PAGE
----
Newton's First and Second Laws

**Newton’s first law** says that a resultant force is needed to make something **start moving, speed up** or **slow down**

If the resultant force on a **stationary** object is **zero**, the object will **remain stationary**. If the **resultant force** on a moving object is **zero**, it’ll just carry on moving at the **same velocity**

So when a train or car or bus or anything else is **moving** at a **constant velocity**, the resistive and driving **forces** on it must all be balanced. The velocity will only change if there’s a **non-zero** resultant force actin on the object.

A non-zero

**resultant**force will always produce**acceleration**in the direction of the forceThis

**acceleration**can take**five**different forms:**starting, stopping, speeding up, slowing down and changing direction**On a free diagram, the

**arrows**will be**unequal**

The larger the

**resultant**force acting on an object, the**more**the object**accelerates**-the force and the acceleration are directly proportional. You can write this as F=a**Acceleration**is also**inversely proportional**to the**mass**of the object-so an object with a larger mass will accelerate less than one with a smaller massThere’s a formula that describes Newton’s second law:

**F=ma, Resultant force, mass x acceleration**You can use this to get an idea of the forces involved in everyday

**transport**,**large****forces**are needed to produce large**acceleration**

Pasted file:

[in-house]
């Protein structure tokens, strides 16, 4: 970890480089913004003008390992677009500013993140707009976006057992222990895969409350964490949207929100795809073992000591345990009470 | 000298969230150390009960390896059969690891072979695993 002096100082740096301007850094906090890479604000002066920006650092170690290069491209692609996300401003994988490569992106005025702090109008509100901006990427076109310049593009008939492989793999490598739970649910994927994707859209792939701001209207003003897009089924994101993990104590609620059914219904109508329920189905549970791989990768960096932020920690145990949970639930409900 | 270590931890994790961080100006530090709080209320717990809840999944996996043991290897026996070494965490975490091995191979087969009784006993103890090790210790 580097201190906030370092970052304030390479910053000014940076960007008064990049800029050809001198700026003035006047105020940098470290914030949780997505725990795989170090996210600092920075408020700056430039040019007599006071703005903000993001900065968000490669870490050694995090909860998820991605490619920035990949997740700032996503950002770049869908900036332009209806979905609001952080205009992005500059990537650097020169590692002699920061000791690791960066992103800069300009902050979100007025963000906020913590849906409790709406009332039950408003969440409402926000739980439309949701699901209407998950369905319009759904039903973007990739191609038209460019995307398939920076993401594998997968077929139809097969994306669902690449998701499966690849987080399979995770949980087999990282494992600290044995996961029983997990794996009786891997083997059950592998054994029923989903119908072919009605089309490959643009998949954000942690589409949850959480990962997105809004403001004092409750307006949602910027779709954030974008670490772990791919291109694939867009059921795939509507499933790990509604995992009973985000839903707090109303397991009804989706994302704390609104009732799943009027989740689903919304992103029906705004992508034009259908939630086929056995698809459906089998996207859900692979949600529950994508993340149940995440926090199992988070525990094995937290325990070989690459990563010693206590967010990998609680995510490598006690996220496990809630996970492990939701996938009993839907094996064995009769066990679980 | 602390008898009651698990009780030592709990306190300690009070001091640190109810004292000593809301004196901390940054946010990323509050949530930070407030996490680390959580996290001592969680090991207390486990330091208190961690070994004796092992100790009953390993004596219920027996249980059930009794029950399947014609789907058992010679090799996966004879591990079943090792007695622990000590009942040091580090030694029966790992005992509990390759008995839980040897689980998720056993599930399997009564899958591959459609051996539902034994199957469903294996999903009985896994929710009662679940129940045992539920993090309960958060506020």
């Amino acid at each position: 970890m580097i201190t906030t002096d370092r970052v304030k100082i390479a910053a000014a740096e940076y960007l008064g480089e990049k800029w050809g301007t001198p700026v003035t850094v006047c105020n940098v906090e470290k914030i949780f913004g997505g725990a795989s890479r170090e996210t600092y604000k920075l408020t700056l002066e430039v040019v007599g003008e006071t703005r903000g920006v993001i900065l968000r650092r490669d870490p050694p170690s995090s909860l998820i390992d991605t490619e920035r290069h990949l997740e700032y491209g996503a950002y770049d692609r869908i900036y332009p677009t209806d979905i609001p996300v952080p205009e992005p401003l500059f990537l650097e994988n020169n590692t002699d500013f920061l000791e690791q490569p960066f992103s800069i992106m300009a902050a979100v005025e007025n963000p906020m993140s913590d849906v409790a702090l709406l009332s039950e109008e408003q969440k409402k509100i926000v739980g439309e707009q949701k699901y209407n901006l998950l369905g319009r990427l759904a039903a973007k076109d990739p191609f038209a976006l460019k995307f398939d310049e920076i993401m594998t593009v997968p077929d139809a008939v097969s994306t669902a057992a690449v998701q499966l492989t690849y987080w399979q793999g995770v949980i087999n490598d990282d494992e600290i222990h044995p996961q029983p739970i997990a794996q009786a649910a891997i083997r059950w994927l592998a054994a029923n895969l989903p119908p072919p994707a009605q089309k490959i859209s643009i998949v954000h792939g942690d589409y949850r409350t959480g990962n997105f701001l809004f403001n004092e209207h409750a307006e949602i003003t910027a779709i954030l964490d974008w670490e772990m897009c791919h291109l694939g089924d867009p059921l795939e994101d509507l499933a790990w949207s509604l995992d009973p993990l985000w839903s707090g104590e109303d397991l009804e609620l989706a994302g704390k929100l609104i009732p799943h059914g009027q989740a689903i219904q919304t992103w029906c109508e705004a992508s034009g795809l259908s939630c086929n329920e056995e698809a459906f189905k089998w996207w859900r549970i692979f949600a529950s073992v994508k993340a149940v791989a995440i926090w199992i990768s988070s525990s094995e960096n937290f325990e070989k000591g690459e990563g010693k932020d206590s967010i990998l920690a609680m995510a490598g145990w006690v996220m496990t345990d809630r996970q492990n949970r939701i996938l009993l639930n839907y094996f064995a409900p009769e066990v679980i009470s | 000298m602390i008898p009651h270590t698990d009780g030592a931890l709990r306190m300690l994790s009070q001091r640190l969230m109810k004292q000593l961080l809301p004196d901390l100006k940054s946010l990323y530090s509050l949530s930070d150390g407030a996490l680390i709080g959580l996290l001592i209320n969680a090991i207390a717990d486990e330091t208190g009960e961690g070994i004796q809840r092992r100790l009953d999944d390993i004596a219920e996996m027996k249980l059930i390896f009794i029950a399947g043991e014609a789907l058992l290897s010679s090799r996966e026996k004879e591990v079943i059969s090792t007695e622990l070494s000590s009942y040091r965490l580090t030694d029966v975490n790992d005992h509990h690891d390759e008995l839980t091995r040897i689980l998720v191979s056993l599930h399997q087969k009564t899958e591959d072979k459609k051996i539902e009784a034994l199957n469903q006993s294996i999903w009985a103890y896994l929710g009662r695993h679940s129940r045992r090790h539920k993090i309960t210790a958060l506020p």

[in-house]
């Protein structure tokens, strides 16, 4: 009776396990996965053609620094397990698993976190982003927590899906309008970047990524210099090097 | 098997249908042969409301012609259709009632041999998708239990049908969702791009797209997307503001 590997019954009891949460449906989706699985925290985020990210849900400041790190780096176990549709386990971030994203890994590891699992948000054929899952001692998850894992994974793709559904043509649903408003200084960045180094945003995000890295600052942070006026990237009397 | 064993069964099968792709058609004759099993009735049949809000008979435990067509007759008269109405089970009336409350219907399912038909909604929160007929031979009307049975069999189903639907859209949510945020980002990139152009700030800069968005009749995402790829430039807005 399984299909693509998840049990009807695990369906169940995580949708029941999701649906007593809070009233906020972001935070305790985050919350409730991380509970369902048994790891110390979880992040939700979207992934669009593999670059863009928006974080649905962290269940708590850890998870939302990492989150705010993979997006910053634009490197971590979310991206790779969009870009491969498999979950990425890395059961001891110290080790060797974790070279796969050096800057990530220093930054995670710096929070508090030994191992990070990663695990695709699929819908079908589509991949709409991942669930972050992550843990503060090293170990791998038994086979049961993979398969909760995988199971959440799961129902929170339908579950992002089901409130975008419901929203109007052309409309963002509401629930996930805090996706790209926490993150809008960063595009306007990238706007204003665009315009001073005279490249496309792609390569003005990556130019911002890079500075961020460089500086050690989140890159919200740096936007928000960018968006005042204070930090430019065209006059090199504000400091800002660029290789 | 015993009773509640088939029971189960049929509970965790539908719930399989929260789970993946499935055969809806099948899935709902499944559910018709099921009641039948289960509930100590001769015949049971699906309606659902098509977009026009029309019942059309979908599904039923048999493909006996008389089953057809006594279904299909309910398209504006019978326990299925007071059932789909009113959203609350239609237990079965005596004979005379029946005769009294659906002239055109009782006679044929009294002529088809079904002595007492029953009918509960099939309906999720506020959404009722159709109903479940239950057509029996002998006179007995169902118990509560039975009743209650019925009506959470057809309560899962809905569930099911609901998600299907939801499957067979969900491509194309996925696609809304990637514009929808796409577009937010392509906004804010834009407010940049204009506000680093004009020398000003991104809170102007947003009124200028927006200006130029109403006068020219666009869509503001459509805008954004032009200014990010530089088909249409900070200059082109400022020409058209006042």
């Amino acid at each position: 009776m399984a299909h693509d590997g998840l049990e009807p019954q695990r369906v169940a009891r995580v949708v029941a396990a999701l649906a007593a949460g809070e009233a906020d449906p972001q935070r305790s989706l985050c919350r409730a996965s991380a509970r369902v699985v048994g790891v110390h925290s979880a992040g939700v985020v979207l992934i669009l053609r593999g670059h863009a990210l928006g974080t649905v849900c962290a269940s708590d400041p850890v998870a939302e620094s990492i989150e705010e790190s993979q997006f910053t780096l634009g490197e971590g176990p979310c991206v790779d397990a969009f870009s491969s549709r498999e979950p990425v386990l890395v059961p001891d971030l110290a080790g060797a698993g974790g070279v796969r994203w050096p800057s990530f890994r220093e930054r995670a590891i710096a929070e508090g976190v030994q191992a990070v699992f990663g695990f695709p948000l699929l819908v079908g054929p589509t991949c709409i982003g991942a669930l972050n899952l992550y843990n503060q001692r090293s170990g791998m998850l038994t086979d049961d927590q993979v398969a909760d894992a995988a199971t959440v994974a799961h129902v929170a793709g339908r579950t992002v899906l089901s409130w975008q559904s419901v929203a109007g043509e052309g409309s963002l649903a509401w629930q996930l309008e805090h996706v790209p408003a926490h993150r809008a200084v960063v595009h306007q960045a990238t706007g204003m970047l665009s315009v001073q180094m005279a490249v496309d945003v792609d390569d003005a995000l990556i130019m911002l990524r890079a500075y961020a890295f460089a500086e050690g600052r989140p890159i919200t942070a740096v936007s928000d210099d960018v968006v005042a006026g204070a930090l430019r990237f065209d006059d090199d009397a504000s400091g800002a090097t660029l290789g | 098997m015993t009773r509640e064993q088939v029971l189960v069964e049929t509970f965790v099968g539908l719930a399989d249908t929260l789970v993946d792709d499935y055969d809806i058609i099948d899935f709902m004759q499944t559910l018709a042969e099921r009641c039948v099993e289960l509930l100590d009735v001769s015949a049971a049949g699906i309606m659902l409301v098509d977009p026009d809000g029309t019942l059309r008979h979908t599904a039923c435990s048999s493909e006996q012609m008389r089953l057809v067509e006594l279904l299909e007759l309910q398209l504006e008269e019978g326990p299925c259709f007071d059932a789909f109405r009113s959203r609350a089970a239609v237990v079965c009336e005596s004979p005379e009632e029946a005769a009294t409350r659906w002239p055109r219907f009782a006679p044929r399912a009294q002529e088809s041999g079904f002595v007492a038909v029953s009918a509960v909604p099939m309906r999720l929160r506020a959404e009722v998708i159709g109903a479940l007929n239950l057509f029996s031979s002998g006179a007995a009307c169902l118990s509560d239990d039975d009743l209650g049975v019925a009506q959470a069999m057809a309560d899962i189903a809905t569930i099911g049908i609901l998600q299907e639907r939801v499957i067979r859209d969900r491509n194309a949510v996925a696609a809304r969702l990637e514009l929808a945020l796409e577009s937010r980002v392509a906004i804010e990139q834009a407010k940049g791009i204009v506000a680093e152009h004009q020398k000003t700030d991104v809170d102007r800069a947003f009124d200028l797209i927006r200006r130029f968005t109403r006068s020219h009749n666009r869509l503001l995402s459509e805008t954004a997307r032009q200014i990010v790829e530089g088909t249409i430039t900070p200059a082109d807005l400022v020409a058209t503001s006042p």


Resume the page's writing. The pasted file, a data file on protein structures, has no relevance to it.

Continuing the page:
**Newton’s first law** says that a resultant force is needed to make something **start moving, speed up** or **slow down**

If the resultant force on a **stationary** object is **zero**, the object will **remain stationary**. If the **resultant force** on a moving object is **zero**, it’ll just carry on moving at the **same velocity**

So when a train or car or bus or anything else is **moving** at a **constant velocity**, the resistive and driving **forces** on it must all be balanced. The velocity will only change if there’s a **non-zero** resultant force actin on the object.

A non-zero

**resultant**force will always produce**acceleration**in the direction of the forceThis

**acceleration**can take**five**different forms:**starting, stopping, speeding up, slowing down and changing direction**On a free diagram, the

**arrows**will be**unequal**

The larger the

**resultant**force acting on an object, the**more**the object**accelerates**-the force and the acceleration are directly proportional. You can write this as F=a**Acceleration**is also**inversely proportional**to the**mass**of the object-so an object with a larger mass will accelerate less than one with a smaller massThere’s a formula that describes Newton’s second law:

**F=ma, Resultant force, mass x acceleration**You can use this to get an idea of the forces involved in everyday

**transport**,**large****forces**are needed to produce large**acceleration**